RE: [OPE] Constant returns to scale - IRS

From: Anders Ekeland <>
Date: Fri Oct 03 2008 - 09:43:31 EDT

Hi Jerry,

Well said, and let me just add I meant "optimal control problem" in a
political sense. Regarding the attitudes of Norwegian workers and
their willingness to "sacrifice" this is part of the optimisation
problem. If they (me included!) believe that a certain amount of
sacrifice is "worth it" there is certainly a willingness to sac
rfice, for example paying more for products from the South. We are
already obese, so there is certainly a margin here. If it becomes
very much more expensive to go to Spain - or to Brussels - we can
abstain from that - or use a high-speed train. Spain needs tourists.
And researchers like me would welcome a tele-conference with the
Eur.Commission instead of going to Brussels several times a year!
Saves the environment, my familiy and myself!

We would also be willing to contribute to infrastructure building,
supplying technology and know-how etc. - and possibly reducing our
own "wealth" that way. We will have to stop selling oil and gas -
selling clean hydro-electric power instead, partly by supplying clean
electricity to Europe, partly by producing solar panels by clean
power. That will double or triple the price of electric power in
Norway, but we are wasting a lot at present, we can also turn to
wind, solar, ocean-streams.

We can afford to take the lead in carbon-capture and storage... I
cannot enter into a discussion on the prospect of making CCS working
on massive scale, but given the seriousness of the problem and the
strong inertia in using fossil fuels - it would be a silver bullet if
it could be done on a massive scale (much larger than one big mega
power "pilot" plant - tens, thousands of them! But first one had to
try to get one big oil/coal/gas plant with CCS.

We could in fairly short time (5-10 years) take the extra costs of
trial and error in going from combustion engines to electric cars.

The first step would be to agree on a global tax on CO2 emissions
that really "bites" in the wealthy countries - like Norway.

But I do not think that radically reducing the living standards in
Norway is necessary. We have learned that it is technology,
infrastructure, income equality, democratic governance that realy
fosters growth! Electrification and Soviet Power - and Norway can
help the world with electrification.

So there is a lot of integrated technico-economico-socio-politico
optimisation to do!


At 14:35 03.10.2008, you wrote:
>Hi Anders, Alejandro, et al:
>Well, I think a part of the problem is the entire way in which 'competition'
>is conceived of in mainstream economic theory. Most commonly, they
>create an 'ideal' which doesn't (and can not) conform to real-world
>conditions (perfect competition) and then contrast that to other
>'market structure models' (monopoly, monopolistic competition,
>oligopoly). Among the many problems in so doing is that they take
>the *dynamic* subject of competition and try to analyze it simply
>in the realm of *comparative statics*. Where this theory most
>dramatically fails is in its inability to explain how you get from one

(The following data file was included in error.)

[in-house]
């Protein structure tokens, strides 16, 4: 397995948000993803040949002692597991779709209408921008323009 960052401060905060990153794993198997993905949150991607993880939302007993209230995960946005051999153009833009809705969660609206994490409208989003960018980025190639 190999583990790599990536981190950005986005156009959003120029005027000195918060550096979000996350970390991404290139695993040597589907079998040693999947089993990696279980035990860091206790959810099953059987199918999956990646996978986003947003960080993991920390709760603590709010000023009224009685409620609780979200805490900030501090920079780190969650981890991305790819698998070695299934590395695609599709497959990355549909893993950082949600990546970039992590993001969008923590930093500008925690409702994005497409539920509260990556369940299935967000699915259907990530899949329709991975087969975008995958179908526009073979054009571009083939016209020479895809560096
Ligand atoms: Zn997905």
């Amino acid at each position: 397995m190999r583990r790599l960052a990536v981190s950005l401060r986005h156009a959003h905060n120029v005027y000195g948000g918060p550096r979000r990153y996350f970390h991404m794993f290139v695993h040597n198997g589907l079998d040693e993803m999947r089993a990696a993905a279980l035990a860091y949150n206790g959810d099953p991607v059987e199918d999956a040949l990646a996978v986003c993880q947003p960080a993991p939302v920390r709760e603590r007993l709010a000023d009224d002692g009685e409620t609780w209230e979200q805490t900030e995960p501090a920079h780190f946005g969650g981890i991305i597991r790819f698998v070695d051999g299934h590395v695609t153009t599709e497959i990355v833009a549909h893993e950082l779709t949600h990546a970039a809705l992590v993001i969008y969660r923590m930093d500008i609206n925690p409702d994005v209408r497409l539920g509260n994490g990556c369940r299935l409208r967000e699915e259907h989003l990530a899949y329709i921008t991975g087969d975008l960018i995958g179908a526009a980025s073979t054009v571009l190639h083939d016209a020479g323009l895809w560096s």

>market structure to another. That is, there is no explanation of how
>the dynamic process of competition *itself* brings about
>concentration and oligopolization. Mainstream theory basically
>amounts to "stuff (like oligopolies) happens" rather than a coherent
>"story" of _how_ it happens. What this means in practice is that
>mainstream economics can't make any sense out of real-world markets
>and _that_ is why firms don't employ these concepts in their decision-
>making since for firms these are _practical_ questions which they
>can not allow marginalism to fog.
> > Faced with the big questions of our time, like
> > climate change, poverty in the "South", obscene
> > income differentials in the developed countries,
> > the most important and fundamental prices would
> > be "political", high prices on fossil fuels,
> > radical change in wages in the south (up) and
> > capitalists/elites in the rich world (very much
> > down). One would use prices to solve (in a
> > continuous democratic process) and global dynamic
> > optimisation problem = creating a sustainable,
> > affluent and just economy. Prices should of
> > course be rational , i.e. signal the labour and
> > ecological costs involved, but they would have to
> > be dynamic, to get the kind of technology we need/want.
>Yes, but a precondition for the above is an awareness by
>workers that they are citizens - first and foremost - of
>the world. Easier said than done! Dealing with global
>inequalities will surely lead to conflicts in a post-capitalist
>world and I don't think it will simply be a question of increasing wages
>in the South and decreasing the wealth of the capitalists
>and elites of the North. If global equality and dealing
>with global ecological costs means a reduction of the
>standard of living of workers in Norway, do you think they
>will agree to that sacrifice?
> > This means that the separation of economics
> > and politics is artificial (as the current
> > bailout package demonstrates 110%), that
> > production and distribution policies cannot be
> > separated, that justice is an important factor in economics.
>Yes, I agree, it isn't simply a question of developing an
>'optimal' economic model which can be applied in a socialist
>In solidarity, Jerry
>ope mailing list

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Received on Fri Oct 3 09:52:07 2008

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